Run buddy run: Parents and children are united at birth of medieval gem

    Pic: Donal Foley

    By Jimmy Rhatigan

    I’D WALK a million miles for one of your smiles, My Mammy.

    The hit of yesteryear from Al Jolson and the Everly Brothers would have been a fitting anthem at the first staging of Ireland’s Medieval Mile Run at the heart of our city on Friday.

    The mammies, daddies too were certainly smiling as they dashed through our main streets with their beloved sons and daughters, family pride in a race of courage.

    On a somewhat surreal occasion of running under a sky illuminated by Christmas lights, over 650 men, women and children braved the cold and revelled in the warmth of camaraderie as our High Street of beauty broke a smile of winter welcome.

    The event, fulcrum of an active weekend for UNICEF that supports deprived children, was a huge breakthrough in family fitness and healthy exercise and two amazing races that brought sensational times heralded the birth of another Kilkenny gem.

    Brilliant course could attract world attention

    We now know we have a brilliant circuit, a picturesque course that could attract world attention in the competitive field of athletics and the comparatively laid back but hugely important arena of healthy living.

    Children delight in city centre festival run

    The first staging of Ireland’s Medieval Mile Run by Kilkenny Recreation and Sports Partnership (KRSP), at the behest of our county council, was a smash hit.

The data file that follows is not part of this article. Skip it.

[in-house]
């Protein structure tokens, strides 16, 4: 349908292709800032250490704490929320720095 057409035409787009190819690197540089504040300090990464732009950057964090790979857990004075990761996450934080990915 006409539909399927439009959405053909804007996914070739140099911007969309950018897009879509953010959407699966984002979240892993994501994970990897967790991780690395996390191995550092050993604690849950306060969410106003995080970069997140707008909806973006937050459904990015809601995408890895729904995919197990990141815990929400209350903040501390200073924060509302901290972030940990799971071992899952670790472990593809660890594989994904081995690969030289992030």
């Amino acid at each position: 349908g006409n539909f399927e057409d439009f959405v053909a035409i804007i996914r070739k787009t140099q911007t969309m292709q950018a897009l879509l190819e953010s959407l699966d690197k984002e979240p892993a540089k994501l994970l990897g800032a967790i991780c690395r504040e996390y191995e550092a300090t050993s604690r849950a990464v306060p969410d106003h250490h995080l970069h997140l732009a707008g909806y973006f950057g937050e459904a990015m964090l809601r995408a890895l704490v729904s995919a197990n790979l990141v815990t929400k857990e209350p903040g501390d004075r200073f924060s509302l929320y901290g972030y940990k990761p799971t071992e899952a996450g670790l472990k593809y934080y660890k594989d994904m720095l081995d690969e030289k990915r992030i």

Hurling hero, Michael Fennelly, straight from a gym workout, started the event at the Parade stretch between our castle and design centre and entered into the spirit of the occasion by trotting the first 400m with up to 200 children in tow.

    A preparatory programme at seven local primary schools, as teachers readied children to run a mile, had borne fruit.

    The sight of the young ones and their parents galloping down the Parade together and into High Street was a joy to behold.

    The course, much of it down hill was hardly an energy sapper and, as final results indicate, was a wonderfully precise circuit on good surfaces that led to fantastic times.

    First home was army captain, James Ledingham, on 4 minutes, 21 seconds, Eoin Everard on 4 minutes, 22 seconds and Brian Maher on 4 minutes, 23 seconds.

    All three are members of the internationally acclaimed Kilkenny City Harriers.

    Their terrific opening times suggested that a four-minute run could be imminent.

    Seamus Nugent, community sports development officer with the KRSP was delighted with the inaugural run.

    “On a cold night, and on roads that were gritted by our county council, the times of the first three to finish were phenomenal, a tribute to their talents and to a great course. This is Ireland’s biggest Mile Run and people are already talking about next year,” he told The Reporter.

    At the start, runners swept up the castle road to a 180 degree turn at Nuncio Road and then, at hectic pace, High Street was the destination.

    It was on to Parliament Street for an Irishtown finish.

    Children were delighted to collect completion stickers and they enjoyed warm apple juice in a marquee at the Mayfair Car Park next door to the Watergate Theatre.

    History was made, the first light fantastic was completed in style and 2018 will bring another city centre performance of run, buddy run.